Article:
2021.02.16 WEB BANNER DSC 2457

Homeless Benefits: A Guide to Your Financial Entitlement

You are entitled to support if you are homeless or facing the risk of eviction. Financial benefits, housing support and access to government employment programmes are all key to helping homeless people gain their independence. However, for the homeless, benefits – and the process of claiming them – can sometimes seem confusing. That’s why we’re here to help with our handy guide to your entitlement.

Can Homeless People Claim Benefits?

So many things become tricky if you don’t have a place to call home, like getting a bank account or claiming benefits. After all, how can you receive the benefits you’re entitled to if you have no bank account for them to be deposited into? Luckily, if you are sleeping rough or have no permanent address, you are still entitled to benefits – those who have no fixed abode can use the address of a friend or family member, a hostel or day centre, or even the local job centre on the application form.

The next hurdle is for many is where the benefits payments can go; many without a permanent address have no bank or building society account, and this can make accessing benefits a real challenge for young homeless people.

However, you can use a Post Office account to collect your benefit payments, or arrange to have them paid into the account of someone you trust. If these are not an option, you can use the Payment Exception Service. This can be organised through the job centre and allows you to collect funds at PayPoint outlets.

Benefits for Homeless People

Universal Credit

One of the main benefits for homeless people is Universal Credit. This is usually paid monthly and is available for those out of work or on a low income who are aged 18 or over. You may be entitled to additional Universal Credit payments if you are homeless with a child [3], have housing costs or have a health condition or disability.

To make an application for Universal Credit, you will need to provide information such as your address (or a care address), your email, phone, and bank account. You’ll also need to show evidence of your identity. You can get help with setting up an email address at the job centre or Citizen’s Advice. No form of ID? No problem – you can contact the Universal Credit helpline and they’ll help you make your claim.

Housing Support

Universal Credit is the payment that replaced housing benefit. So, your Universal Credit payment will include costs for housing, although the amount you receive will vary depending on your location. If you are sleeping rough, your payment amounts may be lower.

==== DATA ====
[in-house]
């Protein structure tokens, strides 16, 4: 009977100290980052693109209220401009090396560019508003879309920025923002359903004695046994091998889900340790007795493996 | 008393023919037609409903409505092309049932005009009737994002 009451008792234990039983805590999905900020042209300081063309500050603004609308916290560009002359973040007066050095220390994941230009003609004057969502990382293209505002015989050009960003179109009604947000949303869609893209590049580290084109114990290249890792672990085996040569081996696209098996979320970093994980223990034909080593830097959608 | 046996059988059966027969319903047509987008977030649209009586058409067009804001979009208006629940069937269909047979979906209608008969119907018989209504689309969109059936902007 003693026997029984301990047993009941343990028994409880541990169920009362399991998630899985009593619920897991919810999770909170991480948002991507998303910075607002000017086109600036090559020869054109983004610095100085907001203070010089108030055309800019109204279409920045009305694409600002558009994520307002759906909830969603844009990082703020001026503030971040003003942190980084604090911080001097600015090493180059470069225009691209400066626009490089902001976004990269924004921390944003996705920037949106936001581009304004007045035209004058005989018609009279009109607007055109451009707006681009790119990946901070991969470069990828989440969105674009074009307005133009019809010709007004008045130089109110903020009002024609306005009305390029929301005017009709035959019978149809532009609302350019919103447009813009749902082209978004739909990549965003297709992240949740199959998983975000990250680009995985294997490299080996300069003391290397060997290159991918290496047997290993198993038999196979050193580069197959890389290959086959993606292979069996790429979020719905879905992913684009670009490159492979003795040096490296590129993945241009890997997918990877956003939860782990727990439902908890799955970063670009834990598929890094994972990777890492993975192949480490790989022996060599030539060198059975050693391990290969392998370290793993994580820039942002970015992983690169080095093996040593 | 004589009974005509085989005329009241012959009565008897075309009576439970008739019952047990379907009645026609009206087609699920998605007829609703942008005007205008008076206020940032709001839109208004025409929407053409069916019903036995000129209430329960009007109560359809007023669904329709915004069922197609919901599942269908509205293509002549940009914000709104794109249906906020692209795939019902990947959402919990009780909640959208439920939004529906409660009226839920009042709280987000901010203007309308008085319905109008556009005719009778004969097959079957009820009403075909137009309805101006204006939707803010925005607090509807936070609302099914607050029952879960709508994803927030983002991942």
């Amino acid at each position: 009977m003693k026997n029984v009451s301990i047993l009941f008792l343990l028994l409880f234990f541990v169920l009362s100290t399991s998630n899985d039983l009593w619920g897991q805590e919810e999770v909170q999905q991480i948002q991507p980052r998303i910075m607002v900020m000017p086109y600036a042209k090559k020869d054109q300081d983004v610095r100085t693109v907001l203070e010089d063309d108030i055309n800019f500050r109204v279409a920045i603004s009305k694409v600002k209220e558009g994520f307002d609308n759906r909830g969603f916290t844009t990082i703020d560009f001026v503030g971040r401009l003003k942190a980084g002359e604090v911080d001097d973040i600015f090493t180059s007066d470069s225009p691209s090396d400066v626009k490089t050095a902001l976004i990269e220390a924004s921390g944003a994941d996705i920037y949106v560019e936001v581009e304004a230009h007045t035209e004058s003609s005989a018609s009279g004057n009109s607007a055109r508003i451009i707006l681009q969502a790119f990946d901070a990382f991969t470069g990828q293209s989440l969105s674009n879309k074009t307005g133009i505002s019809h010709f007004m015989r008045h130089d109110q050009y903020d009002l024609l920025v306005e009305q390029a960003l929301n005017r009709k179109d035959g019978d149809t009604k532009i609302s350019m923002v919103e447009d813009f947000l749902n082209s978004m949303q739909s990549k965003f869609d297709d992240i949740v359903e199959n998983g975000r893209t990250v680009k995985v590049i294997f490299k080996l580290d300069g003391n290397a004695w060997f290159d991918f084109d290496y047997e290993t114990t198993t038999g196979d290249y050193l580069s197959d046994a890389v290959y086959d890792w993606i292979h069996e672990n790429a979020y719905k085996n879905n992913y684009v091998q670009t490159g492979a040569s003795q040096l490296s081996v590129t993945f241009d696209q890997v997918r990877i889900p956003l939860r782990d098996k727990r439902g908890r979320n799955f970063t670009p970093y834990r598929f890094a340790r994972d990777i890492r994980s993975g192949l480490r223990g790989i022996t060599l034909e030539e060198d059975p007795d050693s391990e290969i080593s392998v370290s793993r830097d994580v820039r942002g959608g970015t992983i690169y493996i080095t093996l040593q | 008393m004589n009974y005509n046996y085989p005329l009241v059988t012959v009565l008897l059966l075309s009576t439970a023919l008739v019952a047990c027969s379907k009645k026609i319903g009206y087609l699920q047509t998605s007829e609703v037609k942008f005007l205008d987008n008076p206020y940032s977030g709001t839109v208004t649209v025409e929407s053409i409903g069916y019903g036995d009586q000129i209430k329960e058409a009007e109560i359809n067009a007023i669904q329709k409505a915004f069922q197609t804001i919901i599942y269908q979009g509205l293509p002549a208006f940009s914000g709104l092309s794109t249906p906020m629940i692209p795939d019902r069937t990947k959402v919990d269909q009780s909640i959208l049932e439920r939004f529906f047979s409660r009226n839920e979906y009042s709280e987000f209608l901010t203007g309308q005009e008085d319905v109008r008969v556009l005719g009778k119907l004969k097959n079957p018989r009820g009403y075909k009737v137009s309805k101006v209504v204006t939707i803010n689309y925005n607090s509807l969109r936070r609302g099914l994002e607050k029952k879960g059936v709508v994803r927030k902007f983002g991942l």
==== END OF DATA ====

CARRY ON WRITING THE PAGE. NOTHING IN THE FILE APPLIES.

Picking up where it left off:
Budgeting Loans

If you have been receiving certain benefits for six months, you may be entitled to a Budgeting Loan. These replaced Crisis Loans and can help you cover the cost of various essentials, including:

  • Rent in advance
  • Household items, such as furniture or white goods
  • Moving or maintenance costs
  • Clothes and footwear
  • Repayment of certain loans
  • Costs linked to new employment or travel within the UK
  • Maternity costs
  • Funeral costs

Repayments for Budgeting Loans are automatically deducted from your benefit payments. They only include the cost of the loan; there aren’t any interest costs. The payment amounts will be based on your income and you typically must repay the full loan within two years. If you’re eligible, you can apply for a Budgeting Loan online.

Work and Training Programmes

While homeless benefits are crucial for covering essential day-to-day costs, work and training programmes can help people find a permanent route out of homelessness. The government’s Jobcentre Plus service is focused on helping people who are receiving benefits find work and training. However, there are fears that these services often leave homeless claimants feeling unsupported.

At Centrepoint, we help provide young people with learning opportunities through our Centrepoint Works offering. We run higher education workshops and classes to allow homeless youth to develop new skills and knowledge. We can also help you find work experience, develop key life skills, and receive guidance on CV writing and job searching.

If you’re facing homelessness in England and are aged 16-25 years, you can contact us to receive guidance on claiming benefits, getting training and finding work.

You can learn more about Universal Credit here.

You can find out more about Centrepoint Works here.

If you enjoyed this, you might also like...

Universal Credit Guide Updates

19 April, 2022

Centrepoint has updated and published our Universal Credit guides for young people and those supporting them. They include information on the up-to-date benefit rates, rules, and regulations within Universal Credit. Our Policy and Research Assistant, Franki Taylor, talks you through it.

Read more

Misconceptions of young motherhood

25 March, 2022

For any new mum, the journey into motherhood is an alien experience. For the young people in our services, the pressure is twofold: not only are they navigating the demands of new life, but they are often dealing with their own trauma, be it a family breakdown, fleeing violence, or the experience of rough sleeping. 

Read more

Whatever it takes: Ending Youth Homelessness Together

24 March, 2022

Centrepoint’s Policy and Research Manager Billy Harding and Campaigns and Mobilisation Officer Pooja Singh talk about how we can work together to End Youth Homelessness once and for all – and how you can get involved.

Read more